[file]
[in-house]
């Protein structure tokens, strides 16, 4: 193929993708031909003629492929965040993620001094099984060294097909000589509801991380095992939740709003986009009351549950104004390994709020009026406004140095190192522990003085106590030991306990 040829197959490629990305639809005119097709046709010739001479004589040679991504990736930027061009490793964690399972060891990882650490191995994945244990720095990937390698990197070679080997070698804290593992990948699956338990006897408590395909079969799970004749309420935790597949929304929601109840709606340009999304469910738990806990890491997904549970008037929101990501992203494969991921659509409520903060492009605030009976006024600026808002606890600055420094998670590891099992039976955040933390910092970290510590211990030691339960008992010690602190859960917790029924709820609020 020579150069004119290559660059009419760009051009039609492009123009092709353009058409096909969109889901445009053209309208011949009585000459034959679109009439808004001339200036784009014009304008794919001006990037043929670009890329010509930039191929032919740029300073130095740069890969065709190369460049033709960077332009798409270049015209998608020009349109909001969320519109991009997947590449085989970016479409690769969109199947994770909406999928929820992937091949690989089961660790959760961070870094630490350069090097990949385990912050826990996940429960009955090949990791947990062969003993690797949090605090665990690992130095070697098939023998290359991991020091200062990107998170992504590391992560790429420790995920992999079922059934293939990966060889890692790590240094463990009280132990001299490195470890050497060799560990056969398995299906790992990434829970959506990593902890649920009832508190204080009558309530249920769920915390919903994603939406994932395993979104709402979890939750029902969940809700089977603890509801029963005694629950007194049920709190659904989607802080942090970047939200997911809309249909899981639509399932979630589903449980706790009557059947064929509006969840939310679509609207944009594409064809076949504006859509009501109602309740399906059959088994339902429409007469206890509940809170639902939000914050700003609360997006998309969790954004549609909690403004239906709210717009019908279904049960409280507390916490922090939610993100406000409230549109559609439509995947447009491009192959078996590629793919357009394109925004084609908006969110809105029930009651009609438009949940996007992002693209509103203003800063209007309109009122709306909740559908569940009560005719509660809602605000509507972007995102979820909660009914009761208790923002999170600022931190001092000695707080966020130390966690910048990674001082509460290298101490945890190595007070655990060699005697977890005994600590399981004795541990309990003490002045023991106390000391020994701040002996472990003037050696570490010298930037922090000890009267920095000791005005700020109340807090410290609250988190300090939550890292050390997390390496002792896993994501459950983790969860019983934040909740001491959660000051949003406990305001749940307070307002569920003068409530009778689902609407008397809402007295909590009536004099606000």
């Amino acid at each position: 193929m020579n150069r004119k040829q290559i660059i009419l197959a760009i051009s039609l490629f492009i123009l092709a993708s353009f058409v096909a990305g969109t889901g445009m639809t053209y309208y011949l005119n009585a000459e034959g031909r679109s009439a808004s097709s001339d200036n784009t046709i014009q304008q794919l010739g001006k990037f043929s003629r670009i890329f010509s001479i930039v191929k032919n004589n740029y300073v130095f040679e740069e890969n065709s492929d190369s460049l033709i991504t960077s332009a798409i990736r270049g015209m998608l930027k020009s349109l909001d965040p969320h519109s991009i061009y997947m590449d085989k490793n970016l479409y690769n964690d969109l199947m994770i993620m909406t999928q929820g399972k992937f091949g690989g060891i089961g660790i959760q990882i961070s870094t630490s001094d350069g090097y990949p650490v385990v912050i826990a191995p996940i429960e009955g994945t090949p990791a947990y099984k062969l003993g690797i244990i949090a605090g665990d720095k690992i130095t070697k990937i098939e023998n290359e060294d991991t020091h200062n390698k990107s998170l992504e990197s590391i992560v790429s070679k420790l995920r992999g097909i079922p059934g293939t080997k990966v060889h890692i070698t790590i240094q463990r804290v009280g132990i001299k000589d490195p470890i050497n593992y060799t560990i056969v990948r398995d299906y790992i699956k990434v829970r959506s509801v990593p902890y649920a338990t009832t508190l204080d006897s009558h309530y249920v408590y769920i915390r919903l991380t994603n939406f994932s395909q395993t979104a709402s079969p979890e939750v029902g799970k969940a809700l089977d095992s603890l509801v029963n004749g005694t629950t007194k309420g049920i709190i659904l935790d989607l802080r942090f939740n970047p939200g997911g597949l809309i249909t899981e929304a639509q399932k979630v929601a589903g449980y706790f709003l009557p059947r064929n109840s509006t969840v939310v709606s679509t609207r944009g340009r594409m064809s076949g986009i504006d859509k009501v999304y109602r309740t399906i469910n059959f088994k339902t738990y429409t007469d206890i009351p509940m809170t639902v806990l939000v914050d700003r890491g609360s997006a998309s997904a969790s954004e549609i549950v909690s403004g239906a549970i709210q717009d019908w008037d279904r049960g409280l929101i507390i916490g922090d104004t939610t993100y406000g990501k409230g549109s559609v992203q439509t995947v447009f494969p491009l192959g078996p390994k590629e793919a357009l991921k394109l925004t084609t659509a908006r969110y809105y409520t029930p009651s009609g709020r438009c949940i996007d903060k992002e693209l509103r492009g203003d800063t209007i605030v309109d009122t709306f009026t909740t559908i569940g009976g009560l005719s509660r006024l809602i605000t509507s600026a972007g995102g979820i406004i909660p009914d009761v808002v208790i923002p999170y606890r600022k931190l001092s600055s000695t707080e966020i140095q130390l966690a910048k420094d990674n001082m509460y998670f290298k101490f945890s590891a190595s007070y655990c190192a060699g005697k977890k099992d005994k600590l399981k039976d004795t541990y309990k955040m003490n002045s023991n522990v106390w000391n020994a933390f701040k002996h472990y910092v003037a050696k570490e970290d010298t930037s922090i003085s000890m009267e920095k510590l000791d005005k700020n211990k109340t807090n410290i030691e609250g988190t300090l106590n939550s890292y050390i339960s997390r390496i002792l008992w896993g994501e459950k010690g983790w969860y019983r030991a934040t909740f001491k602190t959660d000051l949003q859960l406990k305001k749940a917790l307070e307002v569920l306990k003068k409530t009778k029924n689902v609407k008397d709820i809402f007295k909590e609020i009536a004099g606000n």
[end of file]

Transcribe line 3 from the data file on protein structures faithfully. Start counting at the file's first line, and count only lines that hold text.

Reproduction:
């Amino acid at each position: 193929m020579n150069r004119k040829q290559i660059i009419l197959a760009i051009s039609l490629f492009i123009l092709a993708s353009f058409v096909a990305g969109t889901g445009m639809t053209y309208y011949l005119n009585a000459e034959g031909r679109s009439a808004s097709s001339d200036n784009t046709i014009q304008q794919l010739g001006k990037f043929s003629r670009i890329f010509s001479i930039v191929k032919n004589n740029y300073v130095f040679e740069e890969n065709s492929d190369s460049l033709i991504t960077s332009a798409i990736r270049g015209m998608l930027k020009s349109l909001d965040p969320h519109s991009i061009y997947m590449d085989k490793n970016l479409y690769n964690d969109l199947m994770i993620m909406t999928q929820g399972k992937f091949g690989g060891i089961g660790i959760q990882i961070s870094t630490s001094d350069g090097y990949p650490v385990v912050i826990a191995p996940i429960e009955g994945t090949p990791a947990y099984k062969l003993g690797i244990i949090a605090g665990d720095k690992i130095t070697k990937i098939e023998n290359e060294d991991t020091h200062n390698k990107s998170l992504e990197s590391i992560v790429s070679k420790l995920r992999g097909i079922p059934g293939t080997k990966v060889h890692i070698t790590i240094q463990r804290v009280g132990i001299k000589d490195p470890i050497n593992y060799t560990i056969v990948r398995d299906y790992i699956k990434v829970r959506s509801v990593p902890y649920a338990t009832t508190l204080d006897s009558h309530y249920v408590y769920i915390r919903l991380t994603n939406f994932s395909q395993t979104a709402s079969p979890e939750v029902g799970k969940a809700l089977d095992s603890l509801v029963n004749g005694t629950t007194k309420g049920i709190i659904l935790d989607l802080r942090f939740n970047p939200g997911g597949l809309i249909t899981e929304a639509q399932k979630v929601a589903g449980y706790f709003l009557p059947r064929n109840s509006t969840v939310v709606s679509t609207r944009g340009r594409m064809s076949g986009i504006d859509k009501v999304y109602r309740t399906i469910n059959f088994k339902t738990y429409t007469d206890i009351p509940m809170t639902v806990l939000v914050d700003r890491g609360s997006a998309s997904a969790s954004e549609i549950v909690s403004g239906a549970i709210q717009d019908w008037d279904r049960g409280l929101i507390i916490g922090d104004t939610t993100y406000g990501k409230g549109s559609v992203q439509t995947v447009f494969p491009l192959g078996p390994k590629e793919a357009l991921k394109l925004t084609t659509a908006r969110y809105y409520t029930p009651s009609g709020r438009c949940i996007d903060k992002e693209l509103r492009g203003d800063t209007i605030v309109d009122t709306f009026t909740t559908i569940g009976g009560l005719s509660r006024l809602i605000t509507s600026a972007g995102g979820i406004i909660p009914d009761v808002v208790i923002p999170y606890r600022k931190l001092s600055s000695t707080e966020i140095q130390l966690a910048k420094d990674n001082m509460y998670f290298k101490f945890s590891a190595s007070y655990c190192a060699g005697k977890k099992d005994k600590l399981k039976d004795t541990y309990k955040m003490n002045s023991n522990v106390w000391n020994a933390f701040k002996h472990y910092v003037a050696k570490e970290d010298t930037s922090i003085s000890m009267e920095k510590l000791d005005k700020n211990k109340t807090n410290i030691e609250g988190t300090l106590n939550s890292y050390i339960s997390r390496i002792l008992w896993g994501e459950k010690g983790w969860y019983r030991a934040t909740f001491k602190t959660d000051l949003q859960l406990k305001k749940a917790l307070e307002v569920l306990k003068k409530t009778k029924n689902v609407k008397d709820i809402f007295k909590e609020i009536a004099g606000n």